Daihatsu Charade

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Daihatsu

Daihatsu Charade

1981 -
Country:
Japan
Engine:
3 cyl.
Capacity:
993 cc
Power:
41 kW
Transmission:
5 spd. man
Top Speed:
140 km/h
Number Built:
n/a
Collectability:
0 star
Daihatsu Charade
Reviewed by Unique Cars and Parts
Our Rating: 1

Introduction



For 1981, Japan’s newest and most innovative energy crisis car was unquestionably the Daihatsu Charade, a five door hatchback that proved exceptionally economical.

The diminutive Charade was the star performer among petrol-engined vehicles in the 1980 Australian Total Oil Economy Run, achieving a staggering 5.4 litres per 100 kilometres over the 1600 km course, which included mountainous conditions and had to be negotiated at high average speeds that required some energetic driving, especially by crews of the smaller cars.

It shouldn’t have come a huge surprise, the Charade being designed from the ground up to ensure exceptional fuel economy.

In fact, Daihatsu employed extensive computer research when adopting the unconventional 993cc three-cylinder engine for fitment to the Charade – and they certainly got it right – so much so that the engine offered an astonishing 10 percent better power output and 15 percent better fuel economy than a four cylinder engine of similar capacity.

The more compact size also enabled the engine to be mounted transversely in line with a five speed gearbox. Weight was kept to a minimum, it weighing in at a very modest 600kg.

The attention to detail allowed the Charade to set new standards in the mini car class, it competing well above its station.

Acceleration was not one of the greater points, the Charade taking 19.5 seconds to reach 100 km/h from standstill, although it did have a top speed of 140km/h, allowing it to maintain highway cruising speeds without too much effort.

But it was in the city where the Charade shone, the tight turning circle and relative comfort making it a popular option as a new car at a price point normally reserved for second hand vehicles. Passenger room was limited in the rear, while luggage space was also rather small. There were three models, the basic sedan, the XO and the top of the line XTE.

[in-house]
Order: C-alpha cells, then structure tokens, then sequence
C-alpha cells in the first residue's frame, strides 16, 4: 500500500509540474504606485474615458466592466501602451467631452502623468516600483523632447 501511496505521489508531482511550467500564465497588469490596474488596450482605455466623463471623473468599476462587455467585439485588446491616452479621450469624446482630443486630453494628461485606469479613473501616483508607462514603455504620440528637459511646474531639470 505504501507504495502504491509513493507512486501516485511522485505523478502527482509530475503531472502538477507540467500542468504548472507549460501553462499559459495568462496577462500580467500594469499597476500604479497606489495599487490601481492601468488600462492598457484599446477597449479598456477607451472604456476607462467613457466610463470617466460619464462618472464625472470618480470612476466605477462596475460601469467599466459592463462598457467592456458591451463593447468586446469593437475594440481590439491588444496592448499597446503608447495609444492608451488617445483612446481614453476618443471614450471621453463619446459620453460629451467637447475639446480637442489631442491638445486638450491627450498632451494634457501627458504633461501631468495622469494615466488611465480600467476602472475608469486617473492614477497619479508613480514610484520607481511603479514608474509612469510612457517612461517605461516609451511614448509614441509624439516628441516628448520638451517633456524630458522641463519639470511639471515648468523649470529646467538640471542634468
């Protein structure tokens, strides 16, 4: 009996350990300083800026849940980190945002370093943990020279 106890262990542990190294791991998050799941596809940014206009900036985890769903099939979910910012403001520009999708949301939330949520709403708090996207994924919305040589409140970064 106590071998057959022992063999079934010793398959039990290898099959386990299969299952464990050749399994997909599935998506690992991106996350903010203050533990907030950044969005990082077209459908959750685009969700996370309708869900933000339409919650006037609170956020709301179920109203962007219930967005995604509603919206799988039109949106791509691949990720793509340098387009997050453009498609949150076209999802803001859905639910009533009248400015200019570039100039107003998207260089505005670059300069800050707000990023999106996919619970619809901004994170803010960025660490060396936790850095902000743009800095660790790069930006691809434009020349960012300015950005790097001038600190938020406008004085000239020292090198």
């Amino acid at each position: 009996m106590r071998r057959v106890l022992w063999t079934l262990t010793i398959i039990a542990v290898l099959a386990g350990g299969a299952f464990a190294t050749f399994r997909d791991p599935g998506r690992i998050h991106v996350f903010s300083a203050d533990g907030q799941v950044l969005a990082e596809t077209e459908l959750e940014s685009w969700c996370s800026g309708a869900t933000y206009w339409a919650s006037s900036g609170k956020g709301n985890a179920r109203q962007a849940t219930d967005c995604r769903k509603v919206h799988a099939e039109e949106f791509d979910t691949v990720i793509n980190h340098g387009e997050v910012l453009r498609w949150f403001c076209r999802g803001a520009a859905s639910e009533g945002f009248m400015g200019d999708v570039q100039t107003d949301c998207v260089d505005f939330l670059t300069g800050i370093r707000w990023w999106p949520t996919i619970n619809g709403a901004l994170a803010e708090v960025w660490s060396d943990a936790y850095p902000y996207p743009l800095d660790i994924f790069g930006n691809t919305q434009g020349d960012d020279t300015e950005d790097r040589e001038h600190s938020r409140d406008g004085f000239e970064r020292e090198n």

All came equipped with a laminated windscreen, front disc brakes, steel belted radial ply tyres, childproof rear door locks, reclining front seats, rear mud flaps and a radio. The XTE also came with a tachometer, rear window wiper and washer, a clock, cloth upholstery and an AM/FM radio. Owners could further option their cars with air-conditioning.

The clever design, combined with then modern mass-production manufacturing facilities that allowed Daihatsu to market the Charade at a very competitive price. So efficient was the production line that one rolled out of the factory every 38 seconds, allowing a combined output of some 10,000 cars per month.

At the time, the Charade was the least expensive “freely available” sedan in Australia, although availability was severely restricted by the import quota’s of the day. But after waxing lyrical over the little Daihatsu, it was not without its foibles. Excessive understeer and a pronounced lurching motion when driven quickly through corners tarnished the drivability of the car, and when combined with the harsh and irritating engine vibration and flimsiness of the build quality, many soon forgot the cheap price.
1987 Daihatsu Charade

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Also see:


Daihatsu Car Production 1963 - 1979
Reader Reviews page 1 of 1
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Adrian
Posted Recently
I had one of these, a 1980 petrol eng model, and yes it was the most economical car I ever owned, mainly thanks to its low weight.
I got more like 6.8l/100km though consistent hard city driving.
I ended up fitting a/c to mine later.
It was also one of the worst handling cars I have ever owned, I put this down to the fact that the lower arms were anchored into the body rather than a proper subframe which would have added more weight.
You cant have it all. I spend alot of time and effort trying to correct the handling to no avail
The clutch was massively undersized also, another big problem
by the G11 model the clutch (and to some extent the handling were sorted)
I used a G11 camshaft in my G10 with great sucess, the car's fuel consumption dropped to 6.4l/100km and the power increased 20% with most of that between 5000 and 7500rpm making the car very pleasurable to drive (in a stright line at least)
Rust was another issue on the G10 my two front doors rusted out so badly that I had to send the car to the metal recyclers in 1994 after 350,000km, the engine was still in great shape.
Adam
Posted Recently
Chris, there aren't many, if any, of todays vehicles that will return that economy in YESTERDAYS traffic when the charade was produced.
My Mother owned a XTE in the late 80's - excellent little car which far out performed my mini in a straight line. If only they'd sacrificed a little of the comfort available for some slightly better handling and road holding and we'd all still be driving them today.
AS it happens I'm actively searching for an early 80's charade XTE or diesel turbo in the UK... let me know if you have one anyone ;-)
Cheers,
Adam.
Chris
Posted Recently
I have owned many Charades over the years and have found them to be a brilliant compact car. Considering the 1980s technology of the 3 cylinder, SOHC 2valves/cylinder carburettor engine, it still offers extrordinay economy that equals many current hybrid vehicles. Which cars today can you buy for less than $2000.00 which return 5.4l/100k in todays traffic?
 
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